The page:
Another March 14 has come and gone, the day every year when a few sullen skinheads and misguided oldsters around Slovakia get together to hail the memory of Jozef Tiso, the leader of the country's World War II 'independent' republic. Each year, Slovak society seems to make further progress in examining and judging the nature of that wartime state, and this past week was no exception - the fact that an international conference of rabbis had the confidence to meet in Bratislava on March 14, and the extent to which police were mobilised to protect them from Tiso-intoxicated skinheads, shows that the country may be close to making its final peace with the crimes committed in Slovakia from 1939 to 1945.
What remains, however, is for Slovak society to draw the full lessons of Tiso's Slovak Republic - that defending the welfare of a majority of citizens does not excuse allowing horrible crimes to be committed against a minority. As one can still see in recent skinhead attacks on dark-skinned foreigners in Bratislava, and especially in the sluggish police and media response to these crimes, some elements of society still prefer to ignore the misery of the few as long as the happiness of the many is not threatened. While connecting the events of 61 years ago to the behaviour of a few hooligans today may seem a stretch, there can be little doubt that were Slovak society to render a final verdict on the Tiso years and the deportation of 70,000 of the country's Jews, it would help people see skinhead beatings as well for what they are - an assault on the principles that support Slovak statehood, independence and national prosperity.
Coming to a verdict on Tiso has proven difficult, however, because the alternatives presented to Slovakia's pre-war leaders were bitterly unattractive. After the failure of Britain and France to defend the integrity of Czechoslovakia at the Munich conference of September-October 1938, it was clear to the Slovaks that Prague was no longer able to look after Bratislava's defence and foreign policy needs. This fact was brought home to Slovaks on November 2 that year, when Germany and Italy redrew the frontiers of Slovakia giving Hungary 10,390 square kilometres of Slovak territory including 854,217 inhabitants in such towns as Košice, Rožnava and Rimavská Sobota. To protect itself from further divisions among Hungary, Poland and Austria, Slovaks felt they had to declare independence and secure German recognition.
Slovak independence was also attractive for Berlin, which wanted to prove to the world that Czechoslovakia was collapsing through internal strife rather than as a result of German pressure. Thus it was that Jozef Tiso, a Catholic priest from western Slovakia's Bánovce nad Bebravou and an independence-minded politician in the Slovak People's Party, was summoned to Berlin on March 13, 1939 to meet Hitler. Tiso was given two choices - declare 'independence' as a Nazi client-state, or see your country parcelled out among your neighbours. Tiso duly presented the independence motion to the Slovak parliament on March 14, where it was passed unanimously by Slovak deputies.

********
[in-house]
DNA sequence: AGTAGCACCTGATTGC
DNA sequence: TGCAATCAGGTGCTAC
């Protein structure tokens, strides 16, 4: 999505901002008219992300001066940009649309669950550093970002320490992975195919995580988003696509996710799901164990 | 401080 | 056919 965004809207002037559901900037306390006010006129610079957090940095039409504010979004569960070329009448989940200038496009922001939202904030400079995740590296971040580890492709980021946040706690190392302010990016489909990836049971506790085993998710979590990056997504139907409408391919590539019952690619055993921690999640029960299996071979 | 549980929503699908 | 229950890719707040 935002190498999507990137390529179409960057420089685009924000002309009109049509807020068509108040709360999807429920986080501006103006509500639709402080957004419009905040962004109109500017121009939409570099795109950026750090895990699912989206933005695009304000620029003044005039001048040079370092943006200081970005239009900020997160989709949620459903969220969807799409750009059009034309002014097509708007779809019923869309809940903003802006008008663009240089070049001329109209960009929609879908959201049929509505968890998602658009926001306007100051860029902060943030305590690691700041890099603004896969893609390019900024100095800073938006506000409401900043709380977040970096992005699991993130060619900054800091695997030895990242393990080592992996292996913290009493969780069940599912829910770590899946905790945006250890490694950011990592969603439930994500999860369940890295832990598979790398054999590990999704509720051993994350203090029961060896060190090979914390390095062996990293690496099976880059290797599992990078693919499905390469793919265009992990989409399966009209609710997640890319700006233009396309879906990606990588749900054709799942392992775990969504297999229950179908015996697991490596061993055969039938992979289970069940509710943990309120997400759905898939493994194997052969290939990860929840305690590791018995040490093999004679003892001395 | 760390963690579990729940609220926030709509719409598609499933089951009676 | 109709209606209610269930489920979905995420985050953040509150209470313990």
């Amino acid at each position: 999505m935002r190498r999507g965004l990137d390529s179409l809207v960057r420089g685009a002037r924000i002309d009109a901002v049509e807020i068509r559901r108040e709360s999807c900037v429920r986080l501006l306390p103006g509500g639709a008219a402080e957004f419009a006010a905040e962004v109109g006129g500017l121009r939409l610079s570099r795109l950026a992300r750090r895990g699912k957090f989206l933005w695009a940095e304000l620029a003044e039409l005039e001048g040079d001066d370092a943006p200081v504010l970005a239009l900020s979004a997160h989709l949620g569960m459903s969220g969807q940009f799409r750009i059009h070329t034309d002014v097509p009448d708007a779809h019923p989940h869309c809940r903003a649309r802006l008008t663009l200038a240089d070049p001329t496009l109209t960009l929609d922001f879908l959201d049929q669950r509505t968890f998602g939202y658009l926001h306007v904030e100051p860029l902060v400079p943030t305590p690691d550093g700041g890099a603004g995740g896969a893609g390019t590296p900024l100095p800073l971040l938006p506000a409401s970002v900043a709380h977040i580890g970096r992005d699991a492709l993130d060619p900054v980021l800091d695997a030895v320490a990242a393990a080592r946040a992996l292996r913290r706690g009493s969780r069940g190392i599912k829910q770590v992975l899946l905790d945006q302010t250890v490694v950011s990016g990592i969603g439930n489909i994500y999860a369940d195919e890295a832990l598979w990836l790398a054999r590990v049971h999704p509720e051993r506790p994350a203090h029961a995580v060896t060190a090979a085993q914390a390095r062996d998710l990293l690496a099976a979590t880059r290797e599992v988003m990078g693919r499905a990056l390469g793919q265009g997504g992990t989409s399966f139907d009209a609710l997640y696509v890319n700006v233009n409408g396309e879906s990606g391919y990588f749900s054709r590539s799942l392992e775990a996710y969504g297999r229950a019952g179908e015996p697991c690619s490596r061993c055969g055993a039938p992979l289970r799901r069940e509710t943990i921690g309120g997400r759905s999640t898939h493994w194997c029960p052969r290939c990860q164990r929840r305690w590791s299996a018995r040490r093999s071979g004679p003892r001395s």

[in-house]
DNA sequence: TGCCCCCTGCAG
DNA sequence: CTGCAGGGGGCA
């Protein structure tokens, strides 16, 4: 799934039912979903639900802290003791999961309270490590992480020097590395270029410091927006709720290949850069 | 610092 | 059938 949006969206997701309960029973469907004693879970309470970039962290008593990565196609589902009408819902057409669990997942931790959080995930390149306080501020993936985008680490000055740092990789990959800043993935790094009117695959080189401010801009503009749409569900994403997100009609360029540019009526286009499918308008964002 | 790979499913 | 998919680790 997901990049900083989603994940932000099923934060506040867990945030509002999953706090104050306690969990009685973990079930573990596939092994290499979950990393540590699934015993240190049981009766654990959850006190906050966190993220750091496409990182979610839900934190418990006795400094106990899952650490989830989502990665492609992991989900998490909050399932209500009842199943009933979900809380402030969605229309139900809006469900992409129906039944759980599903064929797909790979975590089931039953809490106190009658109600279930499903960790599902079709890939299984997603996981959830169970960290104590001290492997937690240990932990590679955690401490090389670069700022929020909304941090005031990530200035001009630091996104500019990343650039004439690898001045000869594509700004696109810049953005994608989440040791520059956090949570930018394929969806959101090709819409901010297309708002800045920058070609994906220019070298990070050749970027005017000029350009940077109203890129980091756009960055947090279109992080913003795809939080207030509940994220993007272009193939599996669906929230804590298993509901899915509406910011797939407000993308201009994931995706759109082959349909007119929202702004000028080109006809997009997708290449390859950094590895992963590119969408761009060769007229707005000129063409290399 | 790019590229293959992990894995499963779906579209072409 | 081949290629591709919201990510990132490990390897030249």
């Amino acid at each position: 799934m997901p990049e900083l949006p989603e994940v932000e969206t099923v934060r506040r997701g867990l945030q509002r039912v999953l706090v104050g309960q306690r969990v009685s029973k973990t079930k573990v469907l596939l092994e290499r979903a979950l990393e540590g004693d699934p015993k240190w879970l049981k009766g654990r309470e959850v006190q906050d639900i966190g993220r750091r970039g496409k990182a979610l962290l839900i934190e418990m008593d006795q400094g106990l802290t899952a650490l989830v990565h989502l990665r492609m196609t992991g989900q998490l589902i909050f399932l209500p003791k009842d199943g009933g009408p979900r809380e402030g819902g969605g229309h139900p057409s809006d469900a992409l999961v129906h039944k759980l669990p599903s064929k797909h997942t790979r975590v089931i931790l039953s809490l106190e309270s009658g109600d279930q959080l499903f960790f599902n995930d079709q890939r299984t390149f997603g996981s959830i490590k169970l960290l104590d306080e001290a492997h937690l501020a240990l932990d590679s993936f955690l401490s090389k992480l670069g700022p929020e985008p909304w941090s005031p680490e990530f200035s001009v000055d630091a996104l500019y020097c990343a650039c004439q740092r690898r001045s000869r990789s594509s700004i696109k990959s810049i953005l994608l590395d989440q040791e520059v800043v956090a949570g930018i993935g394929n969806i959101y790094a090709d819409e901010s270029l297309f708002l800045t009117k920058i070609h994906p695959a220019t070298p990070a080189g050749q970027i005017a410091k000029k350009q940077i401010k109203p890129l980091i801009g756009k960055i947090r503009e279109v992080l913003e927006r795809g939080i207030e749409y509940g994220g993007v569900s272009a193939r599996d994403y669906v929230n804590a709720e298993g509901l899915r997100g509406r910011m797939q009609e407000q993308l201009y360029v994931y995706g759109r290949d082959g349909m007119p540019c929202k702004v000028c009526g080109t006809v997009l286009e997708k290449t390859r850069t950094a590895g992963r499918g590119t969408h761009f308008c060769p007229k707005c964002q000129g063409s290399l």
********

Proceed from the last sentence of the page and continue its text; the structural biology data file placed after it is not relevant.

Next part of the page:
What followed in Slovakia, many historians have written, could not have come as a surprise to anyone in the government. Slovak troops participated in the invasion of Poland in September 1939, while most of the country's Jews were deported to death camps in two waves in 1942 and 1944. A repressive constitution was adopted, 'Aryan' laws were passed and no elections were held despite the fact that Slovakia was in theory a republic. Tiso, after his capture in Austria in 1945, was hung as a war criminal in Bratislava's SNP Square.
Then as now, few Slovaks actively supported Tiso's rule. Peter Pares, the British consul serving in Bratislava on March 14, 1939 reported that "a week after the declaration of independence the inhabitants of Bratislava are still unable to show great enthusiasm for the present state of affairs. The general impression is one of apathy or pessimism." On the other hand, many Slovaks during and after the war were thankful for the cultural and economic growth Slovakia experienced under Tiso, particularly in comparison to the destruction wreaked on surrounding countries. This period of relative prosperity, added to the fact that Slovakia was independent at least in name, has made many Slovaks reluctant to condemn Tiso outright for the horrors visited on the country's minorities.
The same reluctance, and perhaps a dose of the same apathy noticed by Peter Pares, is evident today when it comes to condemning racially-motivated attacks on foreigners and Slovak Romanies. Slovakia is independent, on its way to the EU and NATO, and increased prosperity is just around the corner; those who harp on the theme of racism are sometimes seen as party-poopers out to spoil the country's image just as success comes within reach. And while every society must decide for itself how vigorously to defend the rights of its weakest members, one cannot help but feel that in Slovakia such a decision would be made far easier if people could agree on how they feel about Tiso's wartime Slovak Republic.